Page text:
Now that the Winter Solstice has passed, I’m already thinking forward to the next Sabbat – Imbolc in February!
As a Shintoist, I plan on celebrating Imbolc together with the Japanese equivalent, Setsubun. Celebrated at the same time as Imbolc, Setsubun celebrates the coming of spring. Setsubun is associated with a lot of activities and symbols, but perhaps the most well-known ritual is to scatter soy beans outside houses while crying out “Oni wa soto, fuku wa uchi” (literally, “Demons out, fortune in.”) It’s a type of purification ritual, meant to drive out harmful spirits.
It’s interesting that both Imbolc and Setsubun are strongly associated with a particular goddess. The Celtic fire goddess Brighid is usually venerated by Pagans at Imbolc, while Setsubun is closely associated with an obscure female character known as Otafuku, who personifies luck and joy.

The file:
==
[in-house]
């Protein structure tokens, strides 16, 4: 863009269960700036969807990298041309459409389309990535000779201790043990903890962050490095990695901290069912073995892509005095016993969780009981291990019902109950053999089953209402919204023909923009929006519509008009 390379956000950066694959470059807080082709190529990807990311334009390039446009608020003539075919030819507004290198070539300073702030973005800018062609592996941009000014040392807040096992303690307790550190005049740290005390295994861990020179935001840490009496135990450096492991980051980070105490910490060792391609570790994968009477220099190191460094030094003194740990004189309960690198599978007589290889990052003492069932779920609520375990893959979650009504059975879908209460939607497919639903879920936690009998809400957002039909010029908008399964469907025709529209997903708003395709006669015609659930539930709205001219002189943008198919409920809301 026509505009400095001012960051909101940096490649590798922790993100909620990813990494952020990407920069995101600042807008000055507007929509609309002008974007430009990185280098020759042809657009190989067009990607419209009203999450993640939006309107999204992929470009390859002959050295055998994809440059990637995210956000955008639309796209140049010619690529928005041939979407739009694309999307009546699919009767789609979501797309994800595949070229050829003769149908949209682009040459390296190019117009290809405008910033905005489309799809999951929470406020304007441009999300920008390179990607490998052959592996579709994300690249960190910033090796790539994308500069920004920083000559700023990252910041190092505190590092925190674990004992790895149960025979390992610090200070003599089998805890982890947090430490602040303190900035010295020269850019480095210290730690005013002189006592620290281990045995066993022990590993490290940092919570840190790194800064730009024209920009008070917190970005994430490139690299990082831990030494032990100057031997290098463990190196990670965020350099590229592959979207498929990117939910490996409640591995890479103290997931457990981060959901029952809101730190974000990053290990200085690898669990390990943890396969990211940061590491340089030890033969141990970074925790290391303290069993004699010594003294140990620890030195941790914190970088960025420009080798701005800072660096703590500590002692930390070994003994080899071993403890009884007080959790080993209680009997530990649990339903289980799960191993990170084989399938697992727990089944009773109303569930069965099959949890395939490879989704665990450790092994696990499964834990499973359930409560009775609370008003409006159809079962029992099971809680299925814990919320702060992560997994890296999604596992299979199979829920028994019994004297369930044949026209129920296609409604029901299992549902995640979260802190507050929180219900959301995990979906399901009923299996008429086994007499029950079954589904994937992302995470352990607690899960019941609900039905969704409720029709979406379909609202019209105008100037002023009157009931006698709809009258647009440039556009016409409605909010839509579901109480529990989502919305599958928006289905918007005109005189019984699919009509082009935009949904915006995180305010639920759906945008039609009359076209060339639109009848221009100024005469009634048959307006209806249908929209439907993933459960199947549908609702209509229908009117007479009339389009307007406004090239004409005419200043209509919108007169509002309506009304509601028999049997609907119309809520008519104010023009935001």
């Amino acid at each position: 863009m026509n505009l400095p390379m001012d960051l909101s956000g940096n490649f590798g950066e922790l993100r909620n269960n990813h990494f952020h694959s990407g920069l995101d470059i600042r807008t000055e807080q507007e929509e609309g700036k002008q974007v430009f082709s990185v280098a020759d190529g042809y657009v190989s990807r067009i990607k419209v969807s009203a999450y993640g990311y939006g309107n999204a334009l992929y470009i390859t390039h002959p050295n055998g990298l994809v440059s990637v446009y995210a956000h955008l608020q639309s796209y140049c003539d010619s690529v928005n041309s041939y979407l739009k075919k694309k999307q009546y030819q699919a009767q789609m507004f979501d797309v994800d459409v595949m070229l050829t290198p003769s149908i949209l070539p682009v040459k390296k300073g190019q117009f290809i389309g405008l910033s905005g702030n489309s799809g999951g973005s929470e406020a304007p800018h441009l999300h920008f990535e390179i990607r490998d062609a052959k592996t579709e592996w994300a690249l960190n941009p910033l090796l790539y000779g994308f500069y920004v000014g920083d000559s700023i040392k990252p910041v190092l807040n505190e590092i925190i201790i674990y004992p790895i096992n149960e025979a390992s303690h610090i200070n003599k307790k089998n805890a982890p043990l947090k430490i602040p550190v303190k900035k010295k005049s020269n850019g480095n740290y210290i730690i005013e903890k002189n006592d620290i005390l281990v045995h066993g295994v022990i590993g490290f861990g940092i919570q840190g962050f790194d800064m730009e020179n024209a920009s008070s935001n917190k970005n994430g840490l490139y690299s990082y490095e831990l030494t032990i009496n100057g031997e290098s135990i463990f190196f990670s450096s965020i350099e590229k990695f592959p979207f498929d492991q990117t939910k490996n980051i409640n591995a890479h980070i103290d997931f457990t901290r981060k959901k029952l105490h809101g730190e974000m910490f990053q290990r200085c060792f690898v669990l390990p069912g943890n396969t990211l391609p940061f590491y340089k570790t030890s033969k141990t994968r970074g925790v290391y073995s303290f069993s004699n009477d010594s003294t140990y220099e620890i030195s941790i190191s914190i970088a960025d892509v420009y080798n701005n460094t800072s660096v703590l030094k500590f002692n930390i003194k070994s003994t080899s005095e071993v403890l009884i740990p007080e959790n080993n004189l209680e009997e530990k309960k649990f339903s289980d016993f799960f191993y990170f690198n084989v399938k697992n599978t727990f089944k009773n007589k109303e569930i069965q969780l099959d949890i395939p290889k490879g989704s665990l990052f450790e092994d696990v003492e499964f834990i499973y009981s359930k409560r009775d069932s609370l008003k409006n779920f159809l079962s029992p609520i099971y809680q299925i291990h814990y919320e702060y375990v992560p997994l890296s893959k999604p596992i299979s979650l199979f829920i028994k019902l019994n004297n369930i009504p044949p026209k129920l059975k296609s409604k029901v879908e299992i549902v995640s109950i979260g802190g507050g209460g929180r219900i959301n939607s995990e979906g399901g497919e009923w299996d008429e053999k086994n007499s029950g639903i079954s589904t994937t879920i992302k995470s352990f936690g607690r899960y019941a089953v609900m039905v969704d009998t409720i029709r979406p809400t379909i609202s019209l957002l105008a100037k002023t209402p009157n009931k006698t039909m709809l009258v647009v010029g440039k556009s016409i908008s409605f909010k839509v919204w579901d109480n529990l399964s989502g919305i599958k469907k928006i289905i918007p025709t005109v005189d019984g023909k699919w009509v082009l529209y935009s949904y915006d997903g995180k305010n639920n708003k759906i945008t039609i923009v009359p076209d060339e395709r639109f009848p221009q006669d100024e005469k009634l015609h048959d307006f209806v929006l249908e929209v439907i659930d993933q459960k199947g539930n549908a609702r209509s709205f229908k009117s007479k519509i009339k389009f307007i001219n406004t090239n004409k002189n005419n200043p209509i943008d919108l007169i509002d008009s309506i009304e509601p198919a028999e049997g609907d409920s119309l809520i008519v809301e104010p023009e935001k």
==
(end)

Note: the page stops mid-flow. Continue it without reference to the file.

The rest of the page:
Although Otafuku is commonly regarded as a comical figure, I agree with John Dougill of Green Shinto that she is probably an aspect of Uzume no mikoto, a central figure in one of Shinto’s most important myths. Uzume is said to be the goddess of passion and mirth whose comical yet sensual dancing lured the sun goddess Amaterasu Omikami out of the cave from which she was hiding from her frightening brother. It seems very likely to me that a figure attributed with leading the sun goddess out of a cave would have close ties with the coming of spring – a time when the sun emerges after being hidden in darkness during the winter.
I also suspect that Otafuku is also a symbol of fertility. Depending on how it is depicted, her face is often yonic or phallic in nature. Again, this would tie in with her connection to Uzume (identified as a goddess of love), as well as the coming of spring.
Because I’d like to celebrate both Imbolc and Setsubun together, I decided to make a miniature mask of Otafuku to put on my altar in the run up to the festivals. I made her out of salt dough painted in acrylic. Now all I need is something to represent Brighid…